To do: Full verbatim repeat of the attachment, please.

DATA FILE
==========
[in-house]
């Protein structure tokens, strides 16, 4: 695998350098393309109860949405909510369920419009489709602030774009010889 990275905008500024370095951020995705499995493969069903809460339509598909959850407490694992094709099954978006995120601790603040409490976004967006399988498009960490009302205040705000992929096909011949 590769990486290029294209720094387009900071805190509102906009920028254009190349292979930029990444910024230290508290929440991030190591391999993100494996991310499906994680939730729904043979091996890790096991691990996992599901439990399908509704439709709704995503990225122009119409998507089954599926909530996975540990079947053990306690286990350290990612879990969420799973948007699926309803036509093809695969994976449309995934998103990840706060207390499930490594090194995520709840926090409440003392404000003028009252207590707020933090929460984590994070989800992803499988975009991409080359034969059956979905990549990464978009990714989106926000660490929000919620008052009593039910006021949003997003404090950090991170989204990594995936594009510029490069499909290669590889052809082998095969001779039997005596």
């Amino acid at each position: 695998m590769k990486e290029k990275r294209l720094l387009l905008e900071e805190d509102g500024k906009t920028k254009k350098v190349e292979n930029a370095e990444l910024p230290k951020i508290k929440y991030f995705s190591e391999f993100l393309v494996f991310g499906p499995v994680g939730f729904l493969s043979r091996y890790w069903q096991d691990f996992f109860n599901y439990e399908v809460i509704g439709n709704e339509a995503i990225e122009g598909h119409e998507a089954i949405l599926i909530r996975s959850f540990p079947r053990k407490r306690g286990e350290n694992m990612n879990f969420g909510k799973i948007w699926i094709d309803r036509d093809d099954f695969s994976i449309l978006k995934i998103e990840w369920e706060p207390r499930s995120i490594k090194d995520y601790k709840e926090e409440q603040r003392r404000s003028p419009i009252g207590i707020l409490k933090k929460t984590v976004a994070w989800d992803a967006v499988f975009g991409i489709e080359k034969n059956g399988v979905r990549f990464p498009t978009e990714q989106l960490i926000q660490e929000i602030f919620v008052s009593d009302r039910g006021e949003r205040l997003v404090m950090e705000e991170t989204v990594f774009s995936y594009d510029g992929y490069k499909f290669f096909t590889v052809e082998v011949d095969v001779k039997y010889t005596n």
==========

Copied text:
[in-house]
């Protein structure tokens, strides 16, 4: 695998350098393309109860949405909510369920419009489709602030774009010889 990275905008500024370095951020995705499995493969069903809460339509598909959850407490694992094709099954978006995120601790603040409490976004967006399988498009960490009302205040705000992929096909011949 590769990486290029294209720094387009900071805190509102906009920028254009190349292979930029990444910024230290508290929440991030190591391999993100494996991310499906994680939730729904043979091996890790096991691990996992599901439990399908509704439709709704995503990225122009119409998507089954599926909530996975540990079947053990306690286990350290990612879990969420799973948007699926309803036509093809695969994976449309995934998103990840706060207390499930490594090194995520709840926090409440003392404000003028009252207590707020933090929460984590994070989800992803499988975009991409080359034969059956979905990549990464978009990714989106926000660490929000919620008052009593039910006021949003997003404090950090991170989204990594995936594009510029490069499909290669590889052809082998095969001779039997005596």
């Amino acid at each position: 695998m590769k990486e290029k990275r294209l720094l387009l905008e900071e805190d509102g500024k906009t920028k254009k350098v190349e292979n930029a370095e990444l910024p230290k951020i508290k929440y991030f995705s190591e391999f993100l393309v494996f991310g499906p499995v994680g939730f729904l493969s043979r091996y890790w069903q096991d691990f996992f109860n599901y439990e399908v809460i509704g439709n709704e339509a995503i990225e122009g598909h119409e998507a089954i949405l599926i909530r996975s959850f540990p079947r053990k407490r306690g286990e350290n694992m990612n879990f969420g909510k799973i948007w699926i094709d309803r036509d093809d099954f695969s994976i449309l978006k995934i998103e990840w369920e706060p207390r499930s995120i490594k090194d995520y601790k709840e926090e409440q603040r003392r404000s003028p419009i009252g207590i707020l409490k933090k929460t984590v976004a994070w989800d992803a967006v499988f975009g991409i489709e080359k034969n059956g399988v979905r990549f990464p498009t978009e990714q989106l960490i926000q660490e929000i602030f919620v008052s009593d009302r039910g006021e949003r205040l997003v404090m950090e705000e991170t989204v990594f774009s995936y594009d510029g992929y490069k499909f290669f096909t590889v052809e082998v011949d095969v001779k039997y010889t005596n």